Defining Justice

How do us Christians define ‘justice’? How is it defined in our churches (whether explicitly or implicitly)? How, in turn, are our actions defined by our understanding?

It seems to me that many Christians use the word ‘justice’ without necessarily understanding what (biblical/Christian) justice is all about. I sometimes hear Christians talk about justice in a way that makes it sound tangential to the gospel message at best, downright distracting at worst. Others speak of justice like it’s another passing fad, soon to be left behind by ‘the next big thing’. Others situate justice as a kind of subset of the Good News, or something that Christians might be involved with as a kind of add-on to the more core elements of their faith (or, perhaps, just give lip service to).

I don’t think that any of these options will suffice, and here’s why.

1) The ‘Justice’ of God refers to nothing less than God’s wise rule in action.

In the biblical material, justice is integrally linked to God’s righteousness and wise judgment. God, the truly righteous one, has set forth a plan for seeing creation operating at its full potential. This plan, or these judgments, cover every facet of our lives: our relationship with the creator, our relationships with each other, and our relationship with the rest of creation. Justice, then, is what flows from God’s wise rule being put into action. It is relationships (as defined above) set right, and operating in a way that sees life and wholeness flourish.

Through the testimony of those who have encountered God throughout salvation history we have a record of the way in which the people of God should work towards living out God’s wise rule in their communities and in our world. God has made it clear what these communities should look like. They are to be places where those who are not able to protect themselves are protected, where the vulnerable are cared for. Indeed, this has always been one of the defining features of the people of God! These are communities where the powerful are boldly confronted for ever daring to exploit or oppress others. These communities are also to care deeply for God’s good creation, recognizing humanity’s integral connection to the rest of creation. We are not, therefore, working towards something that is unclear or not yet defined; God’s plan is not hidden!

And this is most evident in the life, ministry, death and resurrection of Jesus. It is in Jesus that we see what God’s wise rule truly looks like. Through Jesus’ life and work, the kingdom of God (which is nothing other than the place/s where the wise rule of God is acknowledged) has broken powerfully into the present, and by the Spirit of God we are empowered to continue the same work. Our goal is quite simple: to model our own lives on the life of Jesus and to see God’s wise rule worked out through the whole of creation. This is what justice looks like.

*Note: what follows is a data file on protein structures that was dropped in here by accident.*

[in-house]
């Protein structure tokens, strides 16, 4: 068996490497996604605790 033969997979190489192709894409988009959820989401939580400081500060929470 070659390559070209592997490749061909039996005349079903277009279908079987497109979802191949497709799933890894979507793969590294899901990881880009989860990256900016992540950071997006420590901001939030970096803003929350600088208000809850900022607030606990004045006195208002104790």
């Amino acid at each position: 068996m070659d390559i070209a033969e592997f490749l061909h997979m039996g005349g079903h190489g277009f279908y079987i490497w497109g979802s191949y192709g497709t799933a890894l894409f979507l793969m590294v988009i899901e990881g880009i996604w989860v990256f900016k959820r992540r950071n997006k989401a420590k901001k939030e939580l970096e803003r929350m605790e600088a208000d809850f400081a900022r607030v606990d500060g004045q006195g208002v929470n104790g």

This is certainly not, therefore, a subsection of the Good News of God in salvation history; it is the fullness of God’s wise rule being worked out in the whole of creation. Justice is what the kingdom of God looks like. It is shalom being achieved.

And this leads directly to the second point.

2) Justice must be demonstrated.

The concept of justice means nothing unless it is embodied or incarnated or demonstrated. Discussing of theory of justice will not do; for justice to be justice it must be worked out in concrete examples in our communities.

Where the vulnerable are being exploited or oppressed, it means standing in solidarity with them and challenging the oppressors. It sometimes means confronting and seeking to overturn significant ‘structures of sin’.

Where the dignity of those who are made in the image of God is denied, it calls for rebuke.

Where God’s good creation is used and abused for greedy gain and without thought for future generations, it means standing up for creation care and changing unhelpful habits.

It means challenging racism and classism and sexism and all the other walls of hostility that divide us up into warring tribes. It means feeding the hungry and clothing the naked, and asking how it is possible that there are those who are hungry and naked in our world in the first place.

Basically, it means embodying the values of the coming kingdom in the present, living out an alternative way of being that holds at its very core the flourishing of the whole of creation.

But it means nothing unless it is demonstrated. It remains a fading dream unless it is embodied.

This, I would suggest, is a more helpful definition of justice. The question is, will we let our lives be defined by it?


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Josh Dowton

Student of history/theology/nonviolence/permaculture/missional thinking. Large of limb, red of hair. Semper in excretia sumus, solum profundum variat.

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